Disposal of high-level radioactive waste and spent nuclear fuel in engineered facilities, or repositories, located deep underground in suitable geological formations is being developed worldwide as the reference solution to protect humans and the environment both now and in the future. Assessing the long-term safety of geological disposal requires developing a comprehensive understanding of the geological environment. The transport pathways are key to this understanding. Of particular interest are fractures in the host rock, which may be either naturally occurring or induced, for example, during the construction of engineered portions of a repository. Such fractures could provide pathways for migration of contaminants.
In argillaceous (clay) formations, there is evidence that, over time, fractures can become less conductive and eventually hydraulically insignificant. This process is commonly termed “self-sealing”. The capacity for self-sealing relates directly to the function of clay host rocks as migration barriers and, consequently, to the safety of deep repositories in those geological settings.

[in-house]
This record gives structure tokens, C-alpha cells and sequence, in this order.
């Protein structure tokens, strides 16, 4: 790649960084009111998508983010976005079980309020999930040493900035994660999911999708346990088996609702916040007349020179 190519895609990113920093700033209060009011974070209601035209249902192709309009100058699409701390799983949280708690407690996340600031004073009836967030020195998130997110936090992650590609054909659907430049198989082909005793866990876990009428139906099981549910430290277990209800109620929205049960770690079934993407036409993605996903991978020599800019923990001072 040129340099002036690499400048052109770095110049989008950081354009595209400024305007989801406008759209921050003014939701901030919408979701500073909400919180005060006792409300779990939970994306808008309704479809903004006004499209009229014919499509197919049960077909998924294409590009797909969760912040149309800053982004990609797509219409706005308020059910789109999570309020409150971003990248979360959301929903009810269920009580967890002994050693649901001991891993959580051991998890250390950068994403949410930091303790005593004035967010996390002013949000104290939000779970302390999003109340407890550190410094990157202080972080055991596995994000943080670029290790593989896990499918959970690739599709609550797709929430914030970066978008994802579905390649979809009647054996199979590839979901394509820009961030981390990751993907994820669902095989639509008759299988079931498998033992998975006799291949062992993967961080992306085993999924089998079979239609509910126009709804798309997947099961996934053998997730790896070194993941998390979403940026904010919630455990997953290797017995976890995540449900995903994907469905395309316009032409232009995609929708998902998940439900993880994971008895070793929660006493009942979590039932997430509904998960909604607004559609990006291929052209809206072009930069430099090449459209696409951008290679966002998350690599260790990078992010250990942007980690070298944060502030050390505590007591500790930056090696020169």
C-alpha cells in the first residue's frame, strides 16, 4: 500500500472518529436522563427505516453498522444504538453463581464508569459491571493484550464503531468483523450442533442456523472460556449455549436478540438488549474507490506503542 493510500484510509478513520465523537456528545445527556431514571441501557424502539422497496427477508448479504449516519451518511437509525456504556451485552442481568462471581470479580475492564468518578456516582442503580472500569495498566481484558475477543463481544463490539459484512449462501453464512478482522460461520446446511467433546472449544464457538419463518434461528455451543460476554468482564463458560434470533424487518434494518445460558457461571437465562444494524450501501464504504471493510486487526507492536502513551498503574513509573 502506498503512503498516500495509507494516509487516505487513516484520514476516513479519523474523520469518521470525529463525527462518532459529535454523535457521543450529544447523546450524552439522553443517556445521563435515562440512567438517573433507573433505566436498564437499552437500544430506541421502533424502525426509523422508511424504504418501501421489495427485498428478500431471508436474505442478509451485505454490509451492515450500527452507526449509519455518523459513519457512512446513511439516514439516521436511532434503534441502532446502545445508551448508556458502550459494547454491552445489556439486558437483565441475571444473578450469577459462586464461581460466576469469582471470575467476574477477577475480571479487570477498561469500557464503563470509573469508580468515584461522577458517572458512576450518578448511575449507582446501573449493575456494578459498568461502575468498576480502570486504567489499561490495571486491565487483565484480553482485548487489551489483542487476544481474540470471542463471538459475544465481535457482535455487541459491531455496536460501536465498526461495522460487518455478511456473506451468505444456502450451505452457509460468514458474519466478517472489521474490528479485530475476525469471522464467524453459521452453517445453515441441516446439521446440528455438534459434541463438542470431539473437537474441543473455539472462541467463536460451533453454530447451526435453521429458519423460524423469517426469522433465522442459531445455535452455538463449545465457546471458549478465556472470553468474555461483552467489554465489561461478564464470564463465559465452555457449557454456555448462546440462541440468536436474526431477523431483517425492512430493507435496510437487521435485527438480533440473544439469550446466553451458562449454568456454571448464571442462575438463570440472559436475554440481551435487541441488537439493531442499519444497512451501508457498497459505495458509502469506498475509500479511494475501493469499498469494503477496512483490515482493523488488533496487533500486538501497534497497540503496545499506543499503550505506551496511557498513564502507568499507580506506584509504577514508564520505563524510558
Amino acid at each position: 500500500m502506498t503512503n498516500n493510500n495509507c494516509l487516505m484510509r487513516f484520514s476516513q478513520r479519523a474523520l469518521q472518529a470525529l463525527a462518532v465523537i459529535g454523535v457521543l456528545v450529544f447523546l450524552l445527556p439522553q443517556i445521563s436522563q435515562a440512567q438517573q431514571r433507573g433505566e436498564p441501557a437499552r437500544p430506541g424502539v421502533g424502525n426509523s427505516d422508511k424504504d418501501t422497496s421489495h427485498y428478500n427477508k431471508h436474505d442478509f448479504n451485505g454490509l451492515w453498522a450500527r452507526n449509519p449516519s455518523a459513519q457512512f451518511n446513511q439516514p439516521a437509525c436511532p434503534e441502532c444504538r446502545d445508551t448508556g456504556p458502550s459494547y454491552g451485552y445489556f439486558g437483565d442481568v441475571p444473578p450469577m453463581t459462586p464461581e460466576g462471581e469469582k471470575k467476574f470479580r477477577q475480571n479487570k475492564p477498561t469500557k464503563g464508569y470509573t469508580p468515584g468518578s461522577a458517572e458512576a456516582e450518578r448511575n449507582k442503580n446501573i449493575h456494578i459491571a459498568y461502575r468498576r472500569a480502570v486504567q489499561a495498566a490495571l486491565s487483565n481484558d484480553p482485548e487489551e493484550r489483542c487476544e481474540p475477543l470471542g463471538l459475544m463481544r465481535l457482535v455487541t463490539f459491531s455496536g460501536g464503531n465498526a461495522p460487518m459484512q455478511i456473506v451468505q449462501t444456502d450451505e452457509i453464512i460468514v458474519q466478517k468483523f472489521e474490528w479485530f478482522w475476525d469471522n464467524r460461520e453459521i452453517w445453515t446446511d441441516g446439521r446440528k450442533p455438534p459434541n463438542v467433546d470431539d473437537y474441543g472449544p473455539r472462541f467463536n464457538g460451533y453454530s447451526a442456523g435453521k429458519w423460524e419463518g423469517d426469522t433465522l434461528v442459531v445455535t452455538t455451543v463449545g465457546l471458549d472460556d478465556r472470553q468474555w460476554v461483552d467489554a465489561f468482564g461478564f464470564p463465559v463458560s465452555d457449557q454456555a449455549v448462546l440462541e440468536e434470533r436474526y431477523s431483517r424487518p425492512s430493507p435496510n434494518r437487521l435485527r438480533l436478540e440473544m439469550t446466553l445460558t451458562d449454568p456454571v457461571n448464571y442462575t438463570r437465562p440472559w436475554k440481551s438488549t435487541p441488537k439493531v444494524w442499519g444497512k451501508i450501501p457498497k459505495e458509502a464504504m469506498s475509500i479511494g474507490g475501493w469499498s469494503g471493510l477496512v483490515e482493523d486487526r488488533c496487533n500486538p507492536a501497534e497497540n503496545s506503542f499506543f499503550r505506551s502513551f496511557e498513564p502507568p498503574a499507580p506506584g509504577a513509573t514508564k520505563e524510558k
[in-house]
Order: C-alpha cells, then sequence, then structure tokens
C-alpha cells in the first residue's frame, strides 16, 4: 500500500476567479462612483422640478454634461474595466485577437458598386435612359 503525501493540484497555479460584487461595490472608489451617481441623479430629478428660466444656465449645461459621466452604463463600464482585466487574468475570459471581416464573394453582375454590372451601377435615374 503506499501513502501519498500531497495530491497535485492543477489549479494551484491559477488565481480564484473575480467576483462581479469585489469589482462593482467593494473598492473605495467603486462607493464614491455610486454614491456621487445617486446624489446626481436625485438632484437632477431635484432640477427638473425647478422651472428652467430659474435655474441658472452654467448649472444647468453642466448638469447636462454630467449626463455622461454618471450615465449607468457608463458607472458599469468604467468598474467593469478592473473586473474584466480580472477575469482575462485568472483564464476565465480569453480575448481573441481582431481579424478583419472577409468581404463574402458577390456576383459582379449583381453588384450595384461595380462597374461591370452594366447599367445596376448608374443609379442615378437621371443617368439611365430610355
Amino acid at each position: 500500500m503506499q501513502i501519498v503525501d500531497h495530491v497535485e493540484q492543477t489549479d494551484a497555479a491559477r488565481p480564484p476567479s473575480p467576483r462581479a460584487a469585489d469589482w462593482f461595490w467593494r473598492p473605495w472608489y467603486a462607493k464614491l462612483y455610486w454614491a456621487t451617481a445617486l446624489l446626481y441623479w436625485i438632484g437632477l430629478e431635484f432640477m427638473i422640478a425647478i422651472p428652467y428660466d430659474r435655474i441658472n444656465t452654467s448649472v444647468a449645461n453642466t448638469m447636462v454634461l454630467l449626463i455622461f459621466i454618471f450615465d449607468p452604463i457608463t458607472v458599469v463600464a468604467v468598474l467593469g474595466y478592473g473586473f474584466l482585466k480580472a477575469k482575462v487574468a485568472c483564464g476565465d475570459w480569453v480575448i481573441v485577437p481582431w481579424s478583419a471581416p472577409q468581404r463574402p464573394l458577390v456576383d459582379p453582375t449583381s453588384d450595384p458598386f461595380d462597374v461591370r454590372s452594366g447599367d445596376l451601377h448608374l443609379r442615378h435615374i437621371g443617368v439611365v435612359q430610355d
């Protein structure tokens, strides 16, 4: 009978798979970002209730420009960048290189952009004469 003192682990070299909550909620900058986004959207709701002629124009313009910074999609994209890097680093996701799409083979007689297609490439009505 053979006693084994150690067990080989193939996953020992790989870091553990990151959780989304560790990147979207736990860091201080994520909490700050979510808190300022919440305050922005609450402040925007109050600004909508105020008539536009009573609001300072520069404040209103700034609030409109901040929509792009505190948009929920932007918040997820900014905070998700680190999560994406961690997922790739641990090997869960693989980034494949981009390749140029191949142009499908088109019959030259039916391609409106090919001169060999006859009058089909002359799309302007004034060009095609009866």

This report – conducted under the auspices of the NEA Clay Club – reviews the evidence and mechanisms for self-sealing properties of clays and evaluates their relevance to geological disposal. Results from laboratory tests, field investigations and geological analogues are considered. The evidence shows that, for many types of argillaceous formations, the understanding of self-sealing has progressed to a level that could justify its inclusion in performance assessments for geological repositories.